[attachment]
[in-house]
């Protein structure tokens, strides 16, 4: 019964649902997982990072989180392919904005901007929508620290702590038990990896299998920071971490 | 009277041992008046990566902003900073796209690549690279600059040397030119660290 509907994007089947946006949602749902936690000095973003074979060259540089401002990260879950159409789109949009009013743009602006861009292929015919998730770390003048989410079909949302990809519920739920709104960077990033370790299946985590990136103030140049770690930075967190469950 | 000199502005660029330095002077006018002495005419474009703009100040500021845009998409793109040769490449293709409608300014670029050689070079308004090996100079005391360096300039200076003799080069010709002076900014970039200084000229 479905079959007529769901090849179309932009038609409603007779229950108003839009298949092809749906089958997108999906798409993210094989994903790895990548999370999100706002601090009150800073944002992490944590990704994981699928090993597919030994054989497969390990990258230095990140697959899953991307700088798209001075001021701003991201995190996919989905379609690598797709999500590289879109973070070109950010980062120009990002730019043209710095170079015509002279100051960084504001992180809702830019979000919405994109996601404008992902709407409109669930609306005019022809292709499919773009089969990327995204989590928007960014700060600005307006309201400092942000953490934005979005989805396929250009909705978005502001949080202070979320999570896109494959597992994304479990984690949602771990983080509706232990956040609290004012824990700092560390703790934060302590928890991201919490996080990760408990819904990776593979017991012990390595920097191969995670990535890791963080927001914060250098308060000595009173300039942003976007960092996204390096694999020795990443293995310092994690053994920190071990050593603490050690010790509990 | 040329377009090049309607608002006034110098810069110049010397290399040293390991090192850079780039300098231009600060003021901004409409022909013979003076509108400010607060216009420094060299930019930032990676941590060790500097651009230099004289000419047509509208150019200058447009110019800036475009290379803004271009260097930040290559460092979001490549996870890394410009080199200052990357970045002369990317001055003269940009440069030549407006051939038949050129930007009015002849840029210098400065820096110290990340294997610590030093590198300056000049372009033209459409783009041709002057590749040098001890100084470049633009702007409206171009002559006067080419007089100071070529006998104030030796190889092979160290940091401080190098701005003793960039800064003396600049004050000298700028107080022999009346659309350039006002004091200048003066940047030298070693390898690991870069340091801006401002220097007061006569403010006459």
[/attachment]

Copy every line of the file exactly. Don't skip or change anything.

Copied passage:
[in-house]
């Protein structure tokens, strides 16, 4: 019964649902997982990072989180392919904005901007929508620290702590038990990896299998920071971490 | 009277041992008046990566902003900073796209690549690279600059040397030119660290 509907994007089947946006949602749902936690000095973003074979060259540089401002990260879950159409789109949009009013743009602006861009292929015919998730770390003048989410079909949302990809519920739920709104960077990033370790299946985590990136103030140049770690930075967190469950 | 000199502005660029330095002077006018002495005419474009703009100040500021845009998409793109040769490449293709409608300014670029050689070079308004090996100079005391360096300039200076003799080069010709002076900014970039200084000229 479905079959007529769901090849179309932009038609409603007779229950108003839009298949092809749906089958997108999906798409993210094989994903790895990548999370999100706002601090009150800073944002992490944590990704994981699928090993597919030994054989497969390990990258230095990140697959899953991307700088798209001075001021701003991201995190996919989905379609690598797709999500590289879109973070070109950010980062120009990002730019043209710095170079015509002279100051960084504001992180809702830019979000919405994109996601404008992902709407409109669930609306005019022809292709499919773009089969990327995204989590928007960014700060600005307006309201400092942000953490934005979005989805396929250009909705978005502001949080202070979320999570896109494959597992994304479990984690949602771990983080509706232990956040609290004012824990700092560390703790934060302590928890991201919490996080990760408990819904990776593979017991012990390595920097191969995670990535890791963080927001914060250098308060000595009173300039942003976007960092996204390096694999020795990443293995310092994690053994920190071990050593603490050690010790509990 | 040329377009090049309607608002006034110098810069110049010397290399040293390991090192850079780039300098231009600060003021901004409409022909013979003076509108400010607060216009420094060299930019930032990676941590060790500097651009230099004289000419047509509208150019200058447009110019800036475009290379803004271009260097930040290559460092979001490549996870890394410009080199200052990357970045002369990317001055003269940009440069030549407006051939038949050129930007009015002849840029210098400065820096110290990340294997610590030093590198300056000049372009033209459409783009041709002057590749040098001890100084470049633009702007409206171009002559006067080419007089100071070529006998104030030796190889092979160290940091401080190098701005003793960039800064003396600049004050000298700028107080022999009346659309350039006002004091200048003066940047030298070693390898690991870069340091801006401002220097007061006569403010006459």